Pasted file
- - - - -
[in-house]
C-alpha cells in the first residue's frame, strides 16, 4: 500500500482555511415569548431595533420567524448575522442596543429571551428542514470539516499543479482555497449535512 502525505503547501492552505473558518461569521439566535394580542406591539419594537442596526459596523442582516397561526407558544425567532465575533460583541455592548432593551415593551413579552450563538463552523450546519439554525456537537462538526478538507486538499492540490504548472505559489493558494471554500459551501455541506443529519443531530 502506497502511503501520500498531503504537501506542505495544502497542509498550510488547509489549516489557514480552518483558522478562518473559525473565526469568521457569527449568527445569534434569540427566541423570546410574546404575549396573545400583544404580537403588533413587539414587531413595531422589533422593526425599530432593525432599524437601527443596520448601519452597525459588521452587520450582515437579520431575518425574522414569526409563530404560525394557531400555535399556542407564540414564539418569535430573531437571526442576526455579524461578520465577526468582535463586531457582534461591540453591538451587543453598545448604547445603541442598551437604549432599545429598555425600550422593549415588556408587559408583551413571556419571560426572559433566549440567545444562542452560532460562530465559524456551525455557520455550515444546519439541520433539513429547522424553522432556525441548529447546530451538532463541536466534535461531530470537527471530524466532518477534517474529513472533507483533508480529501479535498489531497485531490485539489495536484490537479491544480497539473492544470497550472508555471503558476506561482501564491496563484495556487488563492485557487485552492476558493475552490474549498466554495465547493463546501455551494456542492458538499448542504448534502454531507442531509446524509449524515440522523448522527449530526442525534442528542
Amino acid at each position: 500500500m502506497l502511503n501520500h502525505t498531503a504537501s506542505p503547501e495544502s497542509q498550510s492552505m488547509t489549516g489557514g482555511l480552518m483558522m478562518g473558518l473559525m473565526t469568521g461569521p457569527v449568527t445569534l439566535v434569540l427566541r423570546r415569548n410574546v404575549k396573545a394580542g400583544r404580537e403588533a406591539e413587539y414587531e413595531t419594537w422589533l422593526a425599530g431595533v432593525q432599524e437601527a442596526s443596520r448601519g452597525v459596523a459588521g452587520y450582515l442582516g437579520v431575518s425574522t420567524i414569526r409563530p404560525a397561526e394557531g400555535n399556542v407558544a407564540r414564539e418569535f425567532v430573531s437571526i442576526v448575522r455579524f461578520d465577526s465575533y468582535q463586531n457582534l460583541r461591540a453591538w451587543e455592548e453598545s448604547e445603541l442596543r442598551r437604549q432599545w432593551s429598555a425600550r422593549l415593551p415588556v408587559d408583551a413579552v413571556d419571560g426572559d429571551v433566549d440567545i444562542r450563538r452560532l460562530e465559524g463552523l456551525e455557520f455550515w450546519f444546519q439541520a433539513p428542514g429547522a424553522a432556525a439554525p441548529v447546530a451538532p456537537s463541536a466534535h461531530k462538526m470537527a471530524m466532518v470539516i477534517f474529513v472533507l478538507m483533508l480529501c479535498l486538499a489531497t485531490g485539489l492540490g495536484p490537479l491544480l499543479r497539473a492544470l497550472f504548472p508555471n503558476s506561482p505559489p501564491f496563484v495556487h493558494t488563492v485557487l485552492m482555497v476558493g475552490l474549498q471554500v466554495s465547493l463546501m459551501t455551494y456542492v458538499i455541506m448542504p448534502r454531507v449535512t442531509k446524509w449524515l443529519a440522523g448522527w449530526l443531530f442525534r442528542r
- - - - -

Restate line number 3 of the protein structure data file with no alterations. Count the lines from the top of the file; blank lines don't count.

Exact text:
Amino acid at each position: 500500500m502506497l502511503n501520500h502525505t498531503a504537501s506542505p503547501e495544502s497542509q498550510s492552505m488547509t489549516g489557514g482555511l480552518m483558522m478562518g473558518l473559525m473565526t469568521g461569521p457569527v449568527t445569534l439566535v434569540l427566541r423570546r415569548n410574546v404575549k396573545a394580542g400583544r404580537e403588533a406591539e413587539y414587531e413595531t419594537w422589533l422593526a425599530g431595533v432593525q432599524e437601527a442596526s443596520r448601519g452597525v459596523a459588521g452587520y450582515l442582516g437579520v431575518s425574522t420567524i414569526r409563530p404560525a397561526e394557531g400555535n399556542v407558544a407564540r414564539e418569535f425567532v430573531s437571526i442576526v448575522r455579524f461578520d465577526s465575533y468582535q463586531n457582534l460583541r461591540a453591538w451587543e455592548e453598545s448604547e445603541l442596543r442598551r437604549q432599545w432593551s429598555a425600550r422593549l415593551p415588556v408587559d408583551a413579552v413571556d419571560g426572559d429571551v433566549d440567545i444562542r450563538r452560532l460562530e465559524g463552523l456551525e455557520f455550515w450546519f444546519q439541520a433539513p428542514g429547522a424553522a432556525a439554525p441548529v447546530a451538532p456537537s463541536a466534535h461531530k462538526m470537527a471530524m466532518v470539516i477534517f474529513v472533507l478538507m483533508l480529501c479535498l486538499a489531497t485531490g485539489l492540490g495536484p490537479l491544480l499543479r497539473a492544470l497550472f504548472p508555471n503558476s506561482p505559489p501564491f496563484v495556487h493558494t488563492v485557487l485552492m482555497v476558493g475552490l474549498q471554500v466554495s465547493l463546501m459551501t455551494y456542492v458538499i455541506m448542504p448534502r454531507v449535512t442531509k446524509w449524515l443529519a440522523g448522527w449530526l443531530f442525534r442528542r